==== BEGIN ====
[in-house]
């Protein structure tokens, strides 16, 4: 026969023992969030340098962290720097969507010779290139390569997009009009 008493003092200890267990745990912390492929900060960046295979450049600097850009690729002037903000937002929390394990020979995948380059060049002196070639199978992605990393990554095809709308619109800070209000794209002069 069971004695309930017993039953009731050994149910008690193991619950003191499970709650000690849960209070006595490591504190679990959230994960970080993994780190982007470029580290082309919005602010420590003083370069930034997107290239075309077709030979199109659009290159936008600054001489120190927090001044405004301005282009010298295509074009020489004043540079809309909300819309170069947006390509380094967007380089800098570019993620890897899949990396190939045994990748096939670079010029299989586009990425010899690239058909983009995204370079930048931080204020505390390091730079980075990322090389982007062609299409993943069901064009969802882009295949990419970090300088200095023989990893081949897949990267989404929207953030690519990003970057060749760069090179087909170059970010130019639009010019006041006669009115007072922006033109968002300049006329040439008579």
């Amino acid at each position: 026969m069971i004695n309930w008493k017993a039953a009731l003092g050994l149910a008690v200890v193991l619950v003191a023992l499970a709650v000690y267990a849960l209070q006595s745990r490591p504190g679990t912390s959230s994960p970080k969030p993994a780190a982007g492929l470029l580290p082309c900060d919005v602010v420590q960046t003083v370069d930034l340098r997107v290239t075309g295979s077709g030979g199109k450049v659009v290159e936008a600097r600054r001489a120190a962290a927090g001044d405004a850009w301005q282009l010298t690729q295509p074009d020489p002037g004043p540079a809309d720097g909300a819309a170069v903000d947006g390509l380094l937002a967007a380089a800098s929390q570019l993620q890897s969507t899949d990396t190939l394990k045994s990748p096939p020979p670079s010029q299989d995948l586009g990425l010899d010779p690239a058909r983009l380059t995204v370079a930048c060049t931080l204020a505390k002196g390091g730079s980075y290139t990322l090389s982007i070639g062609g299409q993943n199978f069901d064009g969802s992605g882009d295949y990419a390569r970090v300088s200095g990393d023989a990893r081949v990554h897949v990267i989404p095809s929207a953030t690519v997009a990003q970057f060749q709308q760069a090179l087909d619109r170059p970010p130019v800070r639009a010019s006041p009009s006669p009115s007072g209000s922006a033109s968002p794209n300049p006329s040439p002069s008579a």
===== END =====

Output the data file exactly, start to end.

[in-house]
């Protein structure tokens, strides 16, 4: 026969023992969030340098962290720097969507010779290139390569997009009009 008493003092200890267990745990912390492929900060960046295979450049600097850009690729002037903000937002929390394990020979995948380059060049002196070639199978992605990393990554095809709308619109800070209000794209002069 069971004695309930017993039953009731050994149910008690193991619950003191499970709650000690849960209070006595490591504190679990959230994960970080993994780190982007470029580290082309919005602010420590003083370069930034997107290239075309077709030979199109659009290159936008600054001489120190927090001044405004301005282009010298295509074009020489004043540079809309909300819309170069947006390509380094967007380089800098570019993620890897899949990396190939045994990748096939670079010029299989586009990425010899690239058909983009995204370079930048931080204020505390390091730079980075990322090389982007062609299409993943069901064009969802882009295949990419970090300088200095023989990893081949897949990267989404929207953030690519990003970057060749760069090179087909170059970010130019639009010019006041006669009115007072922006033109968002300049006329040439008579």
């Amino acid at each position: 026969m069971i004695n309930w008493k017993a039953a009731l003092g050994l149910a008690v200890v193991l619950v003191a023992l499970a709650v000690y267990a849960l209070q006595s745990r490591p504190g679990t912390s959230s994960p970080k969030p993994a780190a982007g492929l470029l580290p082309c900060d919005v602010v420590q960046t003083v370069d930034l340098r997107v290239t075309g295979s077709g030979g199109k450049v659009v290159e936008a600097r600054r001489a120190a962290a927090g001044d405004a850009w301005q282009l010298t690729q295509p074009d020489p002037g004043p540079a809309d720097g909300a819309a170069v903000d947006g390509l380094l937002a967007a380089a800098s929390q570019l993620q890897s969507t899949d990396t190939l394990k045994s990748p096939p020979p670079s010029q299989d995948l586009g990425l010899d010779p690239a058909r983009l380059t995204v370079a930048c060049t931080l204020a505390k002196g390091g730079s980075y290139t990322l090389s982007i070639g062609g299409q993943n199978f069901d064009g969802s992605g882009d295949y990419a390569r970090v300088s200095g990393d023989a990893r081949v990554h897949v990267i989404p095809s929207a953030t690519v997009a990003q970057f060749q709308q760069a090179l087909d619109r170059p970010p130019v800070r639009a010019s006041p009009s006669p009115s007072g209000s922006a033109s968002p794209n300049p006329s040439p002069s008579a």